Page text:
work for the patient.
<GL> I was surprised to hear that in the USA today you don't tend to do Pushing
          exercises for an open glottis...why is that???
<BrianPetty> GL, do you mean vocal folds that are paralyzed?
<casey> GL, what are you referring to?
<GL> Vocal cords that are weak...paresis...
<BrianPetty> GL, are you referring specifically to singers with bialteral vocal fold
          paresis?  In that instance I would refer to laryngology and perhaps to
          neurology.  It's very rare to see that bilaterally.
<GL> What about unilateral???
<casey> Brian, do you know of any literature that is against vocal adduction exercises?
<BrianPetty> Pushing drills in and of themselves are of benefit in some cases, but
          should be used carefully.  Singers, particularly less trained, may develop
          hyperfunctional patterns which may be difficult to deal with.
<phatmom> I think it would be a very rare thing to have a paralyzed vocal cord bilateral
          or unilateral in a singer.
<BrianPetty> Phatmom, it's not so rare.  Some singers, who may have had cardiac surgery
          for example, could easily experience damage to the Recurrent Laryngeal Nerve
          (RLN) which would result in paresis or paralysis.
<Robin> Brian, an SLP in the middle east wrote to us with a question about choral singers.
<BrianPetty> Yes, Robin?
<Robin> She would like to share voice tips for care of the singing voice with her fellow
          singers.  She also wondered why in her trainings in the choir most of the singers
          get a headache during the warm up exercises.
<gayle> Please elaborate on the choral singer.  I have heard of people getting lightheaded.
<BrianPetty> Okay let's talk about choral singers for a moment...
<BrianPetty> Think of the singer as a vocal athlete...
<BrianPetty> Other than a few quick calisthenics, can you think of other athletes that warm
          up by everyone doing the exact same drill at the same time?
<BrianPetty> Most athletes warm up individually for a while... as do symphony musicians for
<gayle> Good point, Brian
<phatmom> Football players have gruelling workouts!
<GL> The warm-up headache is due to exessive abdominal breathing....
<BrianPetty> GL that's a possibility, but I wouldn't state that as THE cause until I knew
          what exactly what was happening... "headache" means different things to different
          people.  We also don't know what warmups are being used.  Because there are no                    
          regulatory standards for choral conductors, he/she could be using inappropriate
          warmup patterns that cause excess tension and/or a "forced" voice quality that
          could cause discomfort.  We just don't know.  This is a good illustration of why
          it is rarely appropriate to provide speech pathology services, particularly voice
          services, from a remote location.
<BrianPetty> The choral warm up by its nature cannot address individual variation in need...
          that's why choral singers benefit so much from individual attention to establish
          self-warmup procedures as well as self-monitoring and mindfulness.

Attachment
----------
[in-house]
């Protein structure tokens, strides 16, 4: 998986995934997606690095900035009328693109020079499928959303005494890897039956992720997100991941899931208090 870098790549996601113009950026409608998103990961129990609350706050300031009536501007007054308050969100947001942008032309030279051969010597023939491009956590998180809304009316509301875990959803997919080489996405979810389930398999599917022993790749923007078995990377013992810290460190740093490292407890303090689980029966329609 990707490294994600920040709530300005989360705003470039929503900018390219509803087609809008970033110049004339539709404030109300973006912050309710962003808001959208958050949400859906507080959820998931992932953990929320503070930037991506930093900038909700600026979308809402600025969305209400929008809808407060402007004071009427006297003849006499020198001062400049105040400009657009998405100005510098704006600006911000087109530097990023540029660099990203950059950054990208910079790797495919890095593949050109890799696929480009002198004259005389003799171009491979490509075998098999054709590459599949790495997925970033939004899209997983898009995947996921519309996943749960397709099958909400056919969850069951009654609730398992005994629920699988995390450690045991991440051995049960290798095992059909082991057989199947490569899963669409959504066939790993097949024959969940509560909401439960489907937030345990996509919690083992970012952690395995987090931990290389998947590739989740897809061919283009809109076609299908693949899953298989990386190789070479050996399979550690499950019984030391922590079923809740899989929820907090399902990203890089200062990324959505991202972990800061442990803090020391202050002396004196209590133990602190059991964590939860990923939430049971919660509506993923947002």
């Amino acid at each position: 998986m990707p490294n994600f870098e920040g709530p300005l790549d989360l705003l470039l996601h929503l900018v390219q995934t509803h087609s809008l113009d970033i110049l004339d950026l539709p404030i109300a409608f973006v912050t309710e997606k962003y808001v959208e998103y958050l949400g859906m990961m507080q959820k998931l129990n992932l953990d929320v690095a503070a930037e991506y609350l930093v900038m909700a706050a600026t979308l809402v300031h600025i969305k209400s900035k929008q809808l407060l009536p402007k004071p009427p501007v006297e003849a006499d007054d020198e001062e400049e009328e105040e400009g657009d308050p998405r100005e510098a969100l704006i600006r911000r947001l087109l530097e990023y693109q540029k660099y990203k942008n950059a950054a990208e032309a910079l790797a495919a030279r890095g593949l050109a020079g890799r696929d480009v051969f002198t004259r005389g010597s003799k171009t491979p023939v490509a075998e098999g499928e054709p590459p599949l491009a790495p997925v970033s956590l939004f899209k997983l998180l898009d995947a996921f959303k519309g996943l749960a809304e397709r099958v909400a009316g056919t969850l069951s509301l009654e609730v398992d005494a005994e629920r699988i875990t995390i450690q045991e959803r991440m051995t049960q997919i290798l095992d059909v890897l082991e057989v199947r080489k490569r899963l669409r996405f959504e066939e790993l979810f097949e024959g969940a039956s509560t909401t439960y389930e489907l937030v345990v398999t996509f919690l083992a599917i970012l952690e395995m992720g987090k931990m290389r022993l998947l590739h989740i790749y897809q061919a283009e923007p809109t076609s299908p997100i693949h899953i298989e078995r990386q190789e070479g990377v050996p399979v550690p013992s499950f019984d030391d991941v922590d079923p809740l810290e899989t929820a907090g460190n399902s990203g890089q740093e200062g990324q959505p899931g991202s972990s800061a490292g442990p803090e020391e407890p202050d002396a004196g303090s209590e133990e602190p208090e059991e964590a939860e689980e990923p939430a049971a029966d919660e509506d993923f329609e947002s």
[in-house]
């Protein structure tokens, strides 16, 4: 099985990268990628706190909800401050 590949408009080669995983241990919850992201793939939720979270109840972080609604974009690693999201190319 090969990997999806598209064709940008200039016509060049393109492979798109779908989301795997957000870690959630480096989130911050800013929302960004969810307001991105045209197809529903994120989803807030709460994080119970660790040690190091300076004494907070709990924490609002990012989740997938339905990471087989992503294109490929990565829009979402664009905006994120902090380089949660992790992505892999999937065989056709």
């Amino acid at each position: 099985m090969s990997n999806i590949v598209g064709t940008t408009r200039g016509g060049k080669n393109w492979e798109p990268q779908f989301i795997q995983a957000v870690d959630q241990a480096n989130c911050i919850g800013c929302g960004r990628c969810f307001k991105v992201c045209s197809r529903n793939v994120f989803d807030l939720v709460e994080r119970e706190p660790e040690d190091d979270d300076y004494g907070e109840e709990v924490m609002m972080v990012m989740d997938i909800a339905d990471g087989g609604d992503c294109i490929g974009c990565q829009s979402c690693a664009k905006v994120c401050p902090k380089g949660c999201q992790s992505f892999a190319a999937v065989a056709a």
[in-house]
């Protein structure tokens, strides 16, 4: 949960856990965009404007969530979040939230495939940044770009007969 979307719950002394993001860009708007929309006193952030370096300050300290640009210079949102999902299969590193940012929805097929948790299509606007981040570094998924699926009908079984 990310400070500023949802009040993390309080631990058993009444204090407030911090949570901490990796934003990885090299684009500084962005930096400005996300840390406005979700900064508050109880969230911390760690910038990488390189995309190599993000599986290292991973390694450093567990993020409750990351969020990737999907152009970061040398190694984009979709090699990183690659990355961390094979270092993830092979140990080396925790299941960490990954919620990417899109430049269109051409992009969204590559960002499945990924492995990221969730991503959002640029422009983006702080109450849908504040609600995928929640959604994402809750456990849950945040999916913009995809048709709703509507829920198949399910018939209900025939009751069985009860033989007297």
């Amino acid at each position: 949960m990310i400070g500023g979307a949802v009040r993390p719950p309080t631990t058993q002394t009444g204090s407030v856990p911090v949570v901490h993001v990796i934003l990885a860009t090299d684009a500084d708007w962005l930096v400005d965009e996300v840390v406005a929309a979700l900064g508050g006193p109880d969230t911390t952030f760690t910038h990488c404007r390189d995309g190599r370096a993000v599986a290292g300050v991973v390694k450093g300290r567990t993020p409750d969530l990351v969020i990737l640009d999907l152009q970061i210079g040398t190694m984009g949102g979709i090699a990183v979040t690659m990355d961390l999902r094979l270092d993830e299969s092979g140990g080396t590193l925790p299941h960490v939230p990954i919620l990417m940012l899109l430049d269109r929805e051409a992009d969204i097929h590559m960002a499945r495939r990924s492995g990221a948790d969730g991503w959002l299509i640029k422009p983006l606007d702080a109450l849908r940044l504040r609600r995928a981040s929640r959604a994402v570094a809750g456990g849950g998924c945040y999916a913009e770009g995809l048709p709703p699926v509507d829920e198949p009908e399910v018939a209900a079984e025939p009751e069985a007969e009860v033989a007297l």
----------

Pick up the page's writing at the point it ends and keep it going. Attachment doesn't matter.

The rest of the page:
<GL> Brian do you recommend Appoggio technique to choir singers???
<BrianPetty> GL, yes yes yes!  Appoggio, a great product of Italianate vocal pedagogy, is
          I think the best way to teach breath support.  Refer to the work of Richard Miller
          for more information and a description of Appoggio.
<BrianPetty> Appoggio is the sensation of resistance during effective singing support, felt
          at the base of the sternum......
<BrianPetty> I liken it to the feeling you get when you release the clutch and press the gas
          on a standard transmission... that resistance... it's a great way to think of breath
          support during singing...
<GL> Appoggio is abdominal breath support with a lot of air in the upper chest...the singer
          then releases the air GRADUALLY by using his chest muscles WHILE holding the
          abdominal support......
<GL> It is very useful when you have to sing a long line without breathing again....
<BrianPetty> I think it's very important to be careful when discussing Appoggio in a group
          of SLPs.  It's a technique used in vocal pedagogy, and should only be taught by a
          trained voice teacher.  GL's description of Appoggio, focusing on using the chest
          muscles, can easily result in a hyperfunctional clavicular breathing pattern if not
          taught carefully and with expertise.  There are very few SLPs with the background
          to teach singing.  If you're not a trained singing teacher, I would allow the
          patient's current singing teacher to address it.
<Robin> Thank you for bring up that point, Brian.
<BrianPetty> Wow, we could go on and on.... for hours... great discussion!!!
<Robin> Brian, we really appreciate you sharing your expertise with us. Do you have any
          other references to share with us?
<BrianPetty> A useful reference is Dr. Robert Sataloff's wonderful text, "Professional
          Voice: The Science and Art of Clinical Care". 
<BrianPetty> Thanks so much for having me tonight.
<Robin> Thanks everyone for being here.
<BrianPetty> Thanks everybody!!!
<Adrienne> You've been so helpful tonight Brian!  Thanks for coming!
<BrianPetty> Thanks Adrienne!
<phatmom> Thanks Brian for the chat!
<BrianPetty> Thanks phatmom!
<uwaj> Thank you
<gayle> Thank you again, Brian.
<GL> Thank you very much Brian...a pleasure
<BrianPetty> Good night all.... happy singing.